As animal health organizations and most vets will tell you, spaying and neutering your pets not only reduces the population of feral and neglected animals in the nation, but also greatly reduces the number of domestic pets that shelters are forced to euthanize each year. With the abundance of information on the topic available on the Internet, it’s often difficult to sort fact from fiction. In this blog, I aim to debunk a few common myths about spay-neuter surgery, and I’ll offer some tips on making the procedure smooth and problem-free.
Myths About Spaying Or Neutering Your Pet
Myth 1: It’s best to let the animal have a litter before spaying. While common, this isn’t supported by clinical evidence. According to the Humane Society of the United States, female animals spayed before their first heat typically live healthier lives. While spaying can be done when your pet is as young as 8 weeks, some recommend waiting till the animal is 3 to 6 months old. Check with your vet to discuss the most appropriate age to spay your pets.
Myth 2: My dog won’t be as protective if it hasn’t had a litter. Dogs are by nature pack animals and will protect those with whom they’ve bonded. A dog’s tendency to be protective of its family (its “pack”), is determined by its genetics, personality, and environment far more than by sex hormones.
Myth 3: My animal will feel less male is it’s neutered. This is a common objection raised by men. Because we humans bond so well with our pets, it’s often easy to assume that our animals view the world as we do—with the same thoughts and fears about identity and ego that we experience. But the fact is that pets don’t conceptualize sexual identity or ego in the same way we do, and there’s no clinical evidence to support the idea that neutering causes any emotional disturbance or identity crisis in animals.
Myth 4: My pet will become lethargic and overweight after neutering. Given proper diet and adequate exercise, neutered pets tend to remain as active and in-shape as their intact counterparts. If you are concerned about obesity or inactivity in your pet, check with your vet, as the problem may be caused by a health problem (such as underactive thyroid) unrelated to the spay–neuter procedure.
Myth 5: Spaying or neutering is too expensive. Part of pet ownership is responsibility, not only for your pet, but for its reproductive capacity. The cost of the spay or neuter procedure pales in comparison to the cost of sheltering (and, sadly, euthanizing) the thousands of pets who live their lives as strays and never find forever homes. But if personal finances are a problem, talk with your vet or contact one of the organizations (such as SNAP, the Spay-Neuter Assistance Program) that perform the procedure at reduced cost for those with financial hardships.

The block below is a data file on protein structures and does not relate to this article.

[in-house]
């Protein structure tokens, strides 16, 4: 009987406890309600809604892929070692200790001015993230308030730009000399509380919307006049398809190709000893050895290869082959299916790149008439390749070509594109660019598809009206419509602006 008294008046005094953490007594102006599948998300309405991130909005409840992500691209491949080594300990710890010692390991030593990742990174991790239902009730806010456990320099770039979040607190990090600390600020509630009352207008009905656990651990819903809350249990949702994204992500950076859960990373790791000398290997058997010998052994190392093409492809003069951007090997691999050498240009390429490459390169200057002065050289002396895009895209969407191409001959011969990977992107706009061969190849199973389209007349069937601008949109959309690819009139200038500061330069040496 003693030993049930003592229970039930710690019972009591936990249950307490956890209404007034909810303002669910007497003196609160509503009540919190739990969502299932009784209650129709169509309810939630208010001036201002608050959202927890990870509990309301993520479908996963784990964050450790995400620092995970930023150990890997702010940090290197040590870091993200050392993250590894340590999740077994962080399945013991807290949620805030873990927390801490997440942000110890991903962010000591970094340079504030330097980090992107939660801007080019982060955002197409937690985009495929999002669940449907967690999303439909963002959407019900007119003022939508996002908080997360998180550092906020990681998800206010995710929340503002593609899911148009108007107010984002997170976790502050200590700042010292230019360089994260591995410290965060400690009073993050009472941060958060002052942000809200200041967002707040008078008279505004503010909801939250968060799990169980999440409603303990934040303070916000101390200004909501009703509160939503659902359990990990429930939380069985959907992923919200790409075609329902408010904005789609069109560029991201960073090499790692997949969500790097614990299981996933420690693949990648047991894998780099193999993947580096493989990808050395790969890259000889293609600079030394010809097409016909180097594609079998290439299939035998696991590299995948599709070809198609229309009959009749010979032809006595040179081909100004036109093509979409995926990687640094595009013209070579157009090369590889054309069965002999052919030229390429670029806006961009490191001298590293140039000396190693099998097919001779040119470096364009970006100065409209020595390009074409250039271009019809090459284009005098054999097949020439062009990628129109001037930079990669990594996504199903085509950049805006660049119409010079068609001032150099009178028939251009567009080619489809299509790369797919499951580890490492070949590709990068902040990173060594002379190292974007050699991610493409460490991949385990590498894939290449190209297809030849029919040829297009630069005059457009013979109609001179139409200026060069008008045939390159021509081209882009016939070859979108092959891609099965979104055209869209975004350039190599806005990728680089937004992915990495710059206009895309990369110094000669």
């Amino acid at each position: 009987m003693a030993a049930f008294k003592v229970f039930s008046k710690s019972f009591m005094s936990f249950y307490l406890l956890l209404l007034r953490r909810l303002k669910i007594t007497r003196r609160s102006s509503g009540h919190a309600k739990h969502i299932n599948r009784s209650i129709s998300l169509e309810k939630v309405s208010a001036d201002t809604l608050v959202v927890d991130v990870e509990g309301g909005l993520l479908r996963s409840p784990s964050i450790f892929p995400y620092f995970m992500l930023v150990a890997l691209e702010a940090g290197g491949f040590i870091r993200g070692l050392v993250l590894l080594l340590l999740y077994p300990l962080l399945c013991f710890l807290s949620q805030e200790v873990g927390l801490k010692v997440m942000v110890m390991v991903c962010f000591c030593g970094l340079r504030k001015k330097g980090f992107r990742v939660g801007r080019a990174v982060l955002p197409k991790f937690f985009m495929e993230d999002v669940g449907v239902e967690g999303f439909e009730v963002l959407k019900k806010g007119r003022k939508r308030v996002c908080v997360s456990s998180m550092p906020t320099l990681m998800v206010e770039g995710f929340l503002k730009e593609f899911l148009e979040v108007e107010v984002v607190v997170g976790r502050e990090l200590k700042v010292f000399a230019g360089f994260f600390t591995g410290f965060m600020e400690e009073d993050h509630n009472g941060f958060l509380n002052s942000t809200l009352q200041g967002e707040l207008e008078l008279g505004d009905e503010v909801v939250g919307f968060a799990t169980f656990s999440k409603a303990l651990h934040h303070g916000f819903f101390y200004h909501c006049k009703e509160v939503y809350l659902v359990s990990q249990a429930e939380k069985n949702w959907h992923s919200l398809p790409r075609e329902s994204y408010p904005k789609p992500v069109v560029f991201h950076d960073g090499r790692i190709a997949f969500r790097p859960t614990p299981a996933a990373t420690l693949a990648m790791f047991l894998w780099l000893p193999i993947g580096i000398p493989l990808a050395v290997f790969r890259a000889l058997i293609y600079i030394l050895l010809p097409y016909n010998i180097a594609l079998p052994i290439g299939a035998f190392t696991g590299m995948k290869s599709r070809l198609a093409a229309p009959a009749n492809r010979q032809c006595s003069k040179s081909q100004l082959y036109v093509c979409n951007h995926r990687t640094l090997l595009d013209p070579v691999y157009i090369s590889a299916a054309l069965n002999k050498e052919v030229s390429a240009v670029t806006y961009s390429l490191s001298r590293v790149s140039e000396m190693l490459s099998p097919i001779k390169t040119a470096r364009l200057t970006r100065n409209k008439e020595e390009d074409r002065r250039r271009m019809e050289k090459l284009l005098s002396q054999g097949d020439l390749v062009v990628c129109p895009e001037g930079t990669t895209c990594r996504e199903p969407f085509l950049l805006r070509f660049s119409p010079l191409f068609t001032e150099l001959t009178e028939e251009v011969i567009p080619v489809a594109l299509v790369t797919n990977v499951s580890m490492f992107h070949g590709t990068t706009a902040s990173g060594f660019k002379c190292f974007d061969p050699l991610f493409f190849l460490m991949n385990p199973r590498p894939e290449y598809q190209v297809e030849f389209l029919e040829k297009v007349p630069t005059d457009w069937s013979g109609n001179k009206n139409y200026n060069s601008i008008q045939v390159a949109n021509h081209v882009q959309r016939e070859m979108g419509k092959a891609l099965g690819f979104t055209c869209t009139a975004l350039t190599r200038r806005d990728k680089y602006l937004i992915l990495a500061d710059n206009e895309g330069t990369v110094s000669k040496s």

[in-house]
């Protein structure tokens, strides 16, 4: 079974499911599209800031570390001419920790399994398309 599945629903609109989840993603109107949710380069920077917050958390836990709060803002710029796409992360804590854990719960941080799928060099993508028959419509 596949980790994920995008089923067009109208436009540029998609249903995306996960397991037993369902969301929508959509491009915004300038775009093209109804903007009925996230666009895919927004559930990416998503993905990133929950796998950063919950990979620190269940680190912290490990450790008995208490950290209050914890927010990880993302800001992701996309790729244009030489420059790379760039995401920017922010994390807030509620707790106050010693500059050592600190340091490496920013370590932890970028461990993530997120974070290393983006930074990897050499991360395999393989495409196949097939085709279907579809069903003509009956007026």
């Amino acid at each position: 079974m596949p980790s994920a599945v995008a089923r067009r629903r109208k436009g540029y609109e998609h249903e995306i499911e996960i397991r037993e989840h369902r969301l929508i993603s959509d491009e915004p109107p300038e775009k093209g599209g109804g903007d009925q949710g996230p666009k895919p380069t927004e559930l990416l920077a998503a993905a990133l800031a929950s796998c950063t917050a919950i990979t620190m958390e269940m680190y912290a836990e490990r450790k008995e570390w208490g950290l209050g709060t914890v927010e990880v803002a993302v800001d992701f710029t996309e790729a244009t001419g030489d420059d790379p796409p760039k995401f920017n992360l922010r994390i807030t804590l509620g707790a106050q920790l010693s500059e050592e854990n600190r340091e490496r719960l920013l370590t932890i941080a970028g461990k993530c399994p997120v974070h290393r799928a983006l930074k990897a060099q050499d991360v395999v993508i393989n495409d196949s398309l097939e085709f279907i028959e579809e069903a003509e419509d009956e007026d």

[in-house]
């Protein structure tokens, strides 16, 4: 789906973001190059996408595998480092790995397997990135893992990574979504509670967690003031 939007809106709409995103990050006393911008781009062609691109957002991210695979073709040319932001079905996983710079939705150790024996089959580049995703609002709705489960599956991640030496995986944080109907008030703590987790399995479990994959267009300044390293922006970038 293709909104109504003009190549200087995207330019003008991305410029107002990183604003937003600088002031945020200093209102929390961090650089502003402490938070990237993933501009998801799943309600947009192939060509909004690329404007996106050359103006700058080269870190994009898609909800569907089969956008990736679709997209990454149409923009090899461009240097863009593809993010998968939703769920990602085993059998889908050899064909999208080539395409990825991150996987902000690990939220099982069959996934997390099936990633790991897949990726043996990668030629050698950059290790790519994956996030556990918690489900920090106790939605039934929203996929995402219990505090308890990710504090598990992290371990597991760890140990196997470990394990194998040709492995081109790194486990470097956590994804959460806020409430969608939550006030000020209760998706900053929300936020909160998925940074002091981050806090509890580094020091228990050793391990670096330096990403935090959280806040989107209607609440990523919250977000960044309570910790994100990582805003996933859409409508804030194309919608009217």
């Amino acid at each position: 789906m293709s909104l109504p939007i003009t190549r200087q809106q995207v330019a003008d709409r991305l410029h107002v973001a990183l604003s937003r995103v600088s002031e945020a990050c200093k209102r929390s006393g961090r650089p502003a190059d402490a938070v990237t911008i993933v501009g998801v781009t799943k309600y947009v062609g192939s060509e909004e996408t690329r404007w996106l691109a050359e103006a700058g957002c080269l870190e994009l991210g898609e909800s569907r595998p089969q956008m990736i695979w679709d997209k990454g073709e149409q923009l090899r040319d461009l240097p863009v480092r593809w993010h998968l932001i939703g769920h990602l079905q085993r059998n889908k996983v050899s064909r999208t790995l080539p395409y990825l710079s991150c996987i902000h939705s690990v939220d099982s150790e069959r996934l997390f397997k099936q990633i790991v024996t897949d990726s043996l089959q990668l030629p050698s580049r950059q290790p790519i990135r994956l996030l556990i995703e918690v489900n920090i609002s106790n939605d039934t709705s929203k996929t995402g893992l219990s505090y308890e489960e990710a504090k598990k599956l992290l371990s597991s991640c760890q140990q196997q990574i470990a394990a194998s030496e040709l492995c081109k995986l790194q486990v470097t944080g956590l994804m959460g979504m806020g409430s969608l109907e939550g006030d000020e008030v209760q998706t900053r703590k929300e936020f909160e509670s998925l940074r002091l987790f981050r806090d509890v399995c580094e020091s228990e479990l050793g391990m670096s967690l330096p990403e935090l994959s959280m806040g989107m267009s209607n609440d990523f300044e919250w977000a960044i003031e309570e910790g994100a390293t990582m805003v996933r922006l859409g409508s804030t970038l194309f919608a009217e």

Editor’s Note: February is Spay-Neuter Awareness Month. For more information on low-cost spay-neuter programs in your area, the ASPCA provides this useful map.
Follow your vet’s instructions. Both spaying and neutering are surgical procedures that require your pet to be anesthetized. Typically, you’ll be asked to fast your pet for 12 hours prior to the procedure to prevent aspiration of stomach contents. It is the job of your vet to take every precaution to make the procedure as safe and painless as possible, so if you have questions about either procedure, ask beforehand. When your pet is discharged after surgery, your vet will typically supply a set of simple aftercare instructions for you to follow.
Make your animal comfortable after surgery. Surgery is surgery. And even minor procedures require recovery time. Your pet may prefer to recuperate somewhere quiet, soft, and dark, away from the activity of family life. Be sure you provide a safe comfortable place where your pet can rest.
Limit vigorous activity after surgery. To avoid damaging sutures, pets should avoid vigorous activity (ex. running, jumping) for 2 weeks after surgery. Recovery times may vary, so check with your vet for recommendations on the duration of limited activity.
Discourage your pet from licking or scratching the incision site. Licking a recently sutured incision can lead to infection, and scratching the site risks tearing the stitches and reopening the wound. Some pets can be distracted with treats or toys, while others may need to wear an Elizabethan collar (aka "the cone of shame") to limit their access to the suture site.
Skip the baths for a while. Most vets recommend a 10-day no-bath period for pets having undergone the spay or neuter procedure. This is to prevent water (and with it, bacteria) from entering the incision site and to facilitate faster healing.
Monitor the healing process. Check the incision site daily. If you notice seepage, pus, redness or if the incision has reopened, contact your vet immediately. Also contact your vet if your pet shows symptoms of gastrointestinal problems (ex. vomiting, diarrhea, loss of appetite), as these may be signs of a more serious problem.
We hope that if you follow these tips, your pet will recover quickly and easily.
Cecily Kellogg is a pet lover who definitely has crazy cat lady leanings. Her pets are all shelter rescues, including the dog, who is scared of the cats. She spent eight years working as a Veterinary Technician before becoming a writer. Today she writes all over the web, including here at Figo.
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